In this whole group indeed, the allegorical explanation is still occasionally employed. In the main however we have here actual historical delineations, a systematic statement of the great legislative work of Moses, the contents, excellence and importance of which, the author desires to make evident to non-Jewish readers, and indeed to as large a circle of them as possible. The contents of the several compositions forming this group differ indeed considerably, and are apparently independent of each other. As to plan it is divided into three parts.

Author:Vijind Faeramar
Country:New Zealand
Language:English (Spanish)
Published (Last):1 August 2018
PDF File Size:1.15 Mb
ePub File Size:8.31 Mb
Price:Free* [*Free Regsitration Required]

Only the following fragments have been preserved: abundant passages in Armenian — possibly the full work — in explanation of Genesis and Exodus, an old Latin translation of a part of the "Genesis," and fragments from the Greek text in Eusebius , in the "Sacra Parallela," in the "Catena," and also in Ambrosius. The explanation is confined chiefly to determining the literal sense, although Philo frequently refers to the allegorical sense as the higher.

This great commentary included the following treatises: "Legum allegoriae," books i. The first of these on the dreams of Abimelech and Laban preceded the present book i. The exposition of the Law then follows in two sections.

First come the biographies of the men who antedated the several written laws of the Torah, as Enos , Enoch , Noah , Abraham , Isaac , and Jacob. These were the Patriarchs, who were the living impersonations of the active law of virtue before there were any written laws.

Then the laws are discussed in detail: first the chief ten commandments the Decalogue , and then the precepts in amplification of each law. The work is divided into the following treatises: "De Opificio Mundi" comp. The lives of Isaac and Jacob have been lost.

The three patriarchs were intended as types of the ideal cosmopolitan condition of the world. The latter point may be admitted. It seems most natural to preface the discussion of the law with the biography of the legislator, while the transition from Joseph to the legislation, from the statesman who has nothing to do with the divine laws to the discussion of these laws themselves, is forced and abrupt.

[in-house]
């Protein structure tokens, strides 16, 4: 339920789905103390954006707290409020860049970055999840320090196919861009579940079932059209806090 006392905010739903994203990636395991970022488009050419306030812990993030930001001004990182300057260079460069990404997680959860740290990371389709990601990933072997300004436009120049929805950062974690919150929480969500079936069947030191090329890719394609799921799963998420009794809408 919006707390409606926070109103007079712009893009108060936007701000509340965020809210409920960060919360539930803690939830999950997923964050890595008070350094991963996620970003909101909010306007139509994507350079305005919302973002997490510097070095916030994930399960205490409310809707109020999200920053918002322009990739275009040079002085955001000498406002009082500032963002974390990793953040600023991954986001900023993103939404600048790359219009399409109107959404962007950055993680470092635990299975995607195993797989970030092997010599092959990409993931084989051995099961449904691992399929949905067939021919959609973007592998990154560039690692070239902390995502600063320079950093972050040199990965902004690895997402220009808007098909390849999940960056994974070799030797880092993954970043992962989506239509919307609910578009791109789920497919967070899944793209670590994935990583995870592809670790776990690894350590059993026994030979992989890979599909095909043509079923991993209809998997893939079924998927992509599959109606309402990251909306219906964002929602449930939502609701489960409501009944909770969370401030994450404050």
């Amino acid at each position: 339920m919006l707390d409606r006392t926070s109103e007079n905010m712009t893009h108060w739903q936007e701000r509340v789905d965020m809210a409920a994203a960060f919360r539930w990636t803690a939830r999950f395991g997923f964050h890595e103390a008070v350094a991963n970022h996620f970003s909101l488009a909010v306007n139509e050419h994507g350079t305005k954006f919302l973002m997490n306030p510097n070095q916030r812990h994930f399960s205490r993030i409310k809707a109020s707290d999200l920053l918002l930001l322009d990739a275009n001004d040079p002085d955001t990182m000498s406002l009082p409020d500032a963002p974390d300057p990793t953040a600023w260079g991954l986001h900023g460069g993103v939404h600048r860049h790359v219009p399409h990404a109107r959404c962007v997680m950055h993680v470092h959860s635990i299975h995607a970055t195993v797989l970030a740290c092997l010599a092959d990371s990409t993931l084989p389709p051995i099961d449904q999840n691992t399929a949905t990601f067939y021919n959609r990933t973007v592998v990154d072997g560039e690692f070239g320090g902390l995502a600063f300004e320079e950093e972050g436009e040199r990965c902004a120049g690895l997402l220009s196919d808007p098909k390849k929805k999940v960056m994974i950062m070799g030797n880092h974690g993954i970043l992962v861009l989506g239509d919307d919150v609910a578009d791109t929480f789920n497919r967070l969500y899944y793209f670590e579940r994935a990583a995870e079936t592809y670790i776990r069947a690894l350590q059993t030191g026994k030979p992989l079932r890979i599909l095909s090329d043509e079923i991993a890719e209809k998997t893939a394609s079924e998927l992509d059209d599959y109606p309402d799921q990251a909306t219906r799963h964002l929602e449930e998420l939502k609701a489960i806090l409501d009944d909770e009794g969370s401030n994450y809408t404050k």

Moses, as the perfect man, unites in himself, in a way, all the faculties of the patriarchal types. His is the "most pure mind" "De Mutatione Nominum," 37 [i. As the person awaiting the divine revelation, he is also specially fitted to announce it to others, after having received it in the form of the Commandments ib. To the first and second commandments he adds the laws relating to priests and sacrifices; to the third misuse of the name of God , the laws on oaths, vows, etc.

The second book includes in the editions a section also entitled "De Specialibus Legibus" ii. The complete text of the second book was published by Tischendorf in his "Philonea" pp. The third book is included under the title "De Specialibus Legibus" in ed.

Mangey, ii. The fourth book also is entitled "De Specialibus Legibus"; to it the last sections are added under the titles "De Judice" and "De Concupiscentia" in the usual editions; and they include, also, as appendix, the sections "De Justitia" and "De Creatione Principum. This exposition is more exoteric than allegorical and might have been intended for gentile audiences.

The genuineness of this work has been disputed by Frankel in "Monatsschrift," ii. Other works ascribed to Philo[ edit ] De Vita Contemplativa[ edit ] This work [16] describes the mode of life and the religious festivals of a society of Jewish ascetics, who according to the author, are widely scattered over the earth, and are found especially in every nome in Egypt. The writer, however, confines himself to describing the Therapeutae , a colony of hermits settled on the Lake Mareotis in Egypt, where each lives separately in his own dwelling.